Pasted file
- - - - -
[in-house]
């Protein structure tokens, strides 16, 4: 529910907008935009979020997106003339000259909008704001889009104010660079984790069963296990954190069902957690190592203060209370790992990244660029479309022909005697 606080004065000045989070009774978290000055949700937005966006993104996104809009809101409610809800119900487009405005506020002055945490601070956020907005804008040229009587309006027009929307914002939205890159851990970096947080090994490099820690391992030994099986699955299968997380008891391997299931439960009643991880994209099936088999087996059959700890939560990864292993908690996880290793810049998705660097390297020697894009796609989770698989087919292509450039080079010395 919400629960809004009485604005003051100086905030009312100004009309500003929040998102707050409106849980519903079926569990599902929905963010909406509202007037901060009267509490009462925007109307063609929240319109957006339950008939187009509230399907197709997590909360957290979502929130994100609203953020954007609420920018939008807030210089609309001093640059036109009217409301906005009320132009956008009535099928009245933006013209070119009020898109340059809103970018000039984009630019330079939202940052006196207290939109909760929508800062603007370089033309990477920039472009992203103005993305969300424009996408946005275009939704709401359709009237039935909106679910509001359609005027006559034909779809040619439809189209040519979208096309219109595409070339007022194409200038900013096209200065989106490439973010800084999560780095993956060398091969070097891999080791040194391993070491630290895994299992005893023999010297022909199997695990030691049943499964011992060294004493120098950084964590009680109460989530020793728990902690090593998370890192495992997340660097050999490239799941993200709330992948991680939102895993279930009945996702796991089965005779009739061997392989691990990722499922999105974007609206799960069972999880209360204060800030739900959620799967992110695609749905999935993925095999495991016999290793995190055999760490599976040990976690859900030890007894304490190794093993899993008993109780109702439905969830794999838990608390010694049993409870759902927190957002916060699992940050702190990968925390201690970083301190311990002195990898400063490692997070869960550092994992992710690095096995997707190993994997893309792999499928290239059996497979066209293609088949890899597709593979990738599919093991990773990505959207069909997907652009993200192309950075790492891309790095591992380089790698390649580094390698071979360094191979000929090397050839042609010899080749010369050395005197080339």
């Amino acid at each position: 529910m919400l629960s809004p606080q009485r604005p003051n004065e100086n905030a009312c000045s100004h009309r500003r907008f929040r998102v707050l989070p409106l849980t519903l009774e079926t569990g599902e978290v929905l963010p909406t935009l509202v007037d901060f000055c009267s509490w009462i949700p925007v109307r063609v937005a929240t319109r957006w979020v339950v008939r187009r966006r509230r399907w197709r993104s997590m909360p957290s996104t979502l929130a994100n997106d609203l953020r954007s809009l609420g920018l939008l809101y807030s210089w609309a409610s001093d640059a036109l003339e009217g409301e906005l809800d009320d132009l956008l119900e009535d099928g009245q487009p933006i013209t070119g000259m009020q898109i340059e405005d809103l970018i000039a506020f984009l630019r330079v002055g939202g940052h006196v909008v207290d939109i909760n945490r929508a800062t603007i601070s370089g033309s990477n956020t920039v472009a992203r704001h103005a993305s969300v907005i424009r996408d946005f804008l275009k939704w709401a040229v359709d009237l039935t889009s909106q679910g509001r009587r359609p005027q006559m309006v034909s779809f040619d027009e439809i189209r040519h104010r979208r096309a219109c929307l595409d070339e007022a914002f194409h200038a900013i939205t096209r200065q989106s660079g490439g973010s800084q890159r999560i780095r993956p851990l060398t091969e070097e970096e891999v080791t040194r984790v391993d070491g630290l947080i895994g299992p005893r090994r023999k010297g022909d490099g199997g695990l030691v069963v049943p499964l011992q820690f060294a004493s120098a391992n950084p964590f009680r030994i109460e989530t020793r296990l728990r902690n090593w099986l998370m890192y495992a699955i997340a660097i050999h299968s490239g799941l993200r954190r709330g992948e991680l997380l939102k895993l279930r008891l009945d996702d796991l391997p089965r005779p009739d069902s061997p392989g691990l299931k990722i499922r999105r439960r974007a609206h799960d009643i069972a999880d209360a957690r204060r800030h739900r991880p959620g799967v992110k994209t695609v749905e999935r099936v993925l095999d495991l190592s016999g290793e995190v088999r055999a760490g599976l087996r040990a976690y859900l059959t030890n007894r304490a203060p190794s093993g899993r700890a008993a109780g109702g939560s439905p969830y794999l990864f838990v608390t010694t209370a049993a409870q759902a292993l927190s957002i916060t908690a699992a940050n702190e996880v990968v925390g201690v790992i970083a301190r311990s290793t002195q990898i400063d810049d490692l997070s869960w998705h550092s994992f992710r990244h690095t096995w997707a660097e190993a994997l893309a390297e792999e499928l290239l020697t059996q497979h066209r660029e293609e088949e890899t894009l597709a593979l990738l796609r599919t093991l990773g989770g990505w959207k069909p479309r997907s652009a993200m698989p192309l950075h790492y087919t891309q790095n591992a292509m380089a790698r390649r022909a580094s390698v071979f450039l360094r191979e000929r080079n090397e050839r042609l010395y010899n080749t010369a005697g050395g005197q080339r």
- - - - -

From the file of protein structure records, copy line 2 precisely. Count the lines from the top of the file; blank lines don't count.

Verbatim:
């Protein structure tokens, strides 16, 4: 529910907008935009979020997106003339000259909008704001889009104010660079984790069963296990954190069902957690190592203060209370790992990244660029479309022909005697 606080004065000045989070009774978290000055949700937005966006993104996104809009809101409610809800119900487009405005506020002055945490601070956020907005804008040229009587309006027009929307914002939205890159851990970096947080090994490099820690391992030994099986699955299968997380008891391997299931439960009643991880994209099936088999087996059959700890939560990864292993908690996880290793810049998705660097390297020697894009796609989770698989087919292509450039080079010395 919400629960809004009485604005003051100086905030009312100004009309500003929040998102707050409106849980519903079926569990599902929905963010909406509202007037901060009267509490009462925007109307063609929240319109957006339950008939187009509230399907197709997590909360957290979502929130994100609203953020954007609420920018939008807030210089609309001093640059036109009217409301906005009320132009956008009535099928009245933006013209070119009020898109340059809103970018000039984009630019330079939202940052006196207290939109909760929508800062603007370089033309990477920039472009992203103005993305969300424009996408946005275009939704709401359709009237039935909106679910509001359609005027006559034909779809040619439809189209040519979208096309219109595409070339007022194409200038900013096209200065989106490439973010800084999560780095993956060398091969070097891999080791040194391993070491630290895994299992005893023999010297022909199997695990030691049943499964011992060294004493120098950084964590009680109460989530020793728990902690090593998370890192495992997340660097050999490239799941993200709330992948991680939102895993279930009945996702796991089965005779009739061997392989691990990722499922999105974007609206799960069972999880209360204060800030739900959620799967992110695609749905999935993925095999495991016999290793995190055999760490599976040990976690859900030890007894304490190794093993899993008993109780109702439905969830794999838990608390010694049993409870759902927190957002916060699992940050702190990968925390201690970083301190311990002195990898400063490692997070869960550092994992992710690095096995997707190993994997893309792999499928290239059996497979066209293609088949890899597709593979990738599919093991990773990505959207069909997907652009993200192309950075790492891309790095591992380089790698390649580094390698071979360094191979000929090397050839042609010899080749010369050395005197080339």